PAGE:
Recently we hosted a webinar on the inbound marketing process for Asia-Pacific marketers that generated so much interest and so many questions that we didn’t have time to answer them all. We did capture those questions, though, and in this blog post, we’ve consolidated our responses and posted them here. Keep reading to learn the essential steps for developing an inbound marketing process that will work for you.
1. How does an inbound marketing process work?
Inbound marketing refers to marketing activities that bring visitors to you, such as blogs, podcasts, webinars, videos, eBooks, and so on. Customers find you through paid and natural search engine marketing, social media, and links from other sites on the web. Outbound marketing, on the other hand, refers to marketing that’s pushed out to people, like radio and television ads, cold calling, email blasts, print ads, and so on.
A good inbound marketing methodology earns the attention of your customers. It makes your company easy to find and draws customers to your website by delivering interesting, relevant content. The goal of inbound marketing is to have a process for prospects to find you when they are searching for information or a solution and then to give them content that starts a relationship and draws them into the sales cycle. So it’s all about getting found first and then converting that attention into sales later on.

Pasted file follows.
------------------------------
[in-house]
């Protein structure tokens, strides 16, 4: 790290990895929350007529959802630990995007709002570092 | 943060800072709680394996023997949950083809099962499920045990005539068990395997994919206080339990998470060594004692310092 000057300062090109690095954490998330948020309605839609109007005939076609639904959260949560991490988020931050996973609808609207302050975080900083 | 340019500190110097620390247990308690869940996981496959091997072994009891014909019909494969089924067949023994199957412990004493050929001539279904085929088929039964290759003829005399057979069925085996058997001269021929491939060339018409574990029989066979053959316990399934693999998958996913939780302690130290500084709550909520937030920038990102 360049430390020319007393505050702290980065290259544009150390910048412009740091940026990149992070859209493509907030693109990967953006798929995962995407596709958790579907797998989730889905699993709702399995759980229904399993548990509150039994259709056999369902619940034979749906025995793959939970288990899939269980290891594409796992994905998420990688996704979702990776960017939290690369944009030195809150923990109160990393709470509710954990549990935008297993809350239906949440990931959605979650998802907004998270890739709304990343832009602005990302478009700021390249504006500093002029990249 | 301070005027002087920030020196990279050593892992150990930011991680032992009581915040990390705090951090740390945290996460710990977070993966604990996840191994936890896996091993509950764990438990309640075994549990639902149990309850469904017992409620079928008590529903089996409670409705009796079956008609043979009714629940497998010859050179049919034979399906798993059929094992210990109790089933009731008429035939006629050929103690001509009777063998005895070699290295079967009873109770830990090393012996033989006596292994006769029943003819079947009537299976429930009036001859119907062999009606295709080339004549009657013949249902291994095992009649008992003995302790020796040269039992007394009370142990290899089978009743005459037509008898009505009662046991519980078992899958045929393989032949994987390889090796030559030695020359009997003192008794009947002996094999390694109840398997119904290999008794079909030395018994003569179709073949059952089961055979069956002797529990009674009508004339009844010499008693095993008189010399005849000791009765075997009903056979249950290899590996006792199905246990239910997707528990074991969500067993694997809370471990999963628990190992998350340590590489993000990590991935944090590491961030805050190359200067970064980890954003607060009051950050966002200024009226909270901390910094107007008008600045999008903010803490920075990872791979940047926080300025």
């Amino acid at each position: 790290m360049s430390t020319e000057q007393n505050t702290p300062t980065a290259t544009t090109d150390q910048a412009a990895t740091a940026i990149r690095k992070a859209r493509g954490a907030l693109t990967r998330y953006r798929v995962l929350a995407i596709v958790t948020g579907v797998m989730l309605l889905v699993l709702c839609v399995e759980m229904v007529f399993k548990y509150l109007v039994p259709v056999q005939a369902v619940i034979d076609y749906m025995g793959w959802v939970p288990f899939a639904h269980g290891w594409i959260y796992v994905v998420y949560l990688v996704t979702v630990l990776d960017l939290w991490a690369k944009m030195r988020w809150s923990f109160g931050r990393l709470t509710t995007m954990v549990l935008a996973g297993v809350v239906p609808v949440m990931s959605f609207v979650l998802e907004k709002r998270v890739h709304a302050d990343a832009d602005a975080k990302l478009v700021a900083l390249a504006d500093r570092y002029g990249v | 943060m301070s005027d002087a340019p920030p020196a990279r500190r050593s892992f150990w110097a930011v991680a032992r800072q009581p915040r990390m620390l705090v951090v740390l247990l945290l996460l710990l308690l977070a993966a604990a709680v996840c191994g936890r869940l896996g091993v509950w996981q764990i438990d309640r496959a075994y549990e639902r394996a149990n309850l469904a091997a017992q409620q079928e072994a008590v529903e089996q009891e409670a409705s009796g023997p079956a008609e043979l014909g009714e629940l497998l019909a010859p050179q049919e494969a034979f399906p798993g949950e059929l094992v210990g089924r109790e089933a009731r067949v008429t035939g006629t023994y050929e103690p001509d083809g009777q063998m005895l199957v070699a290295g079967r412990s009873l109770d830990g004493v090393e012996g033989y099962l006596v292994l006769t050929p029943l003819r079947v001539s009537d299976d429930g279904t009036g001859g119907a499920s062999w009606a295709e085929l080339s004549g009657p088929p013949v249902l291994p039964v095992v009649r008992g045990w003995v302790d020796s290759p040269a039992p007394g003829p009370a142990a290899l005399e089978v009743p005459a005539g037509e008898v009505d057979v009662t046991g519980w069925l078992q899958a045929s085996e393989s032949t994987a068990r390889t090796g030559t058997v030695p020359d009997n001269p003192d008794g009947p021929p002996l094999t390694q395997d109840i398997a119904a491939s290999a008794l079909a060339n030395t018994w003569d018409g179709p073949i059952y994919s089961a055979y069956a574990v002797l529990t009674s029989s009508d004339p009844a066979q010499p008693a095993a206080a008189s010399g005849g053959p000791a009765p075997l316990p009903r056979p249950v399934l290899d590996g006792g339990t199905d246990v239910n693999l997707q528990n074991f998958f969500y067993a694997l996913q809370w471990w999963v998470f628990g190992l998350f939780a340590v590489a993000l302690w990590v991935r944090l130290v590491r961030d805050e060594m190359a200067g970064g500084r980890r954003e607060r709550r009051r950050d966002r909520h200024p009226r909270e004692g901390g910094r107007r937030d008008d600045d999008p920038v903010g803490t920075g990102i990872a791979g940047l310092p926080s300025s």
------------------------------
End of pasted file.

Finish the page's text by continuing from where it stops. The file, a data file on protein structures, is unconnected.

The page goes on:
The best inbound marketing methodology targets specific personas or individuals by figuring out what they’re interested in and what challenges they have. Your content strategy can be then focused around the prospects’ needs and issues in order to move them along their buying process and into a productive sales conversation.
2. How do you run an inbound marketing campaign, and how is it beneficial?
The first and most important step in developing an inbound marketing methodology is to create quality content. Conduct end-to-end research of the keywords your prospects are using and create content that addresses those key phrases. Include the keywords in any relevant pages, blog posts, whitepapers, case studies, and social media. The next step is to have a way to distribute that content. You can post it on your website, and it’s great when other websites link to the page your content is on. You can use social media to draw people’s attention to your content, and you can buy advertising to promote it.
Once you have your content created and optimized for search, you need to track the right metrics. You need to know what’s working and what’s not. What’s bringing traffic to your site? What’s generating leads? What generates revenue? That way, you can spend your time and budget on the activities that get the best results and fine-tune the content and campaigns that are under-performing. To do this, it’s helpful to have a marketing automation solution so you can connect your inbound activities, your outbound activities, and your nurture campaigns in a single view, see how they work together, and analyze the results over time.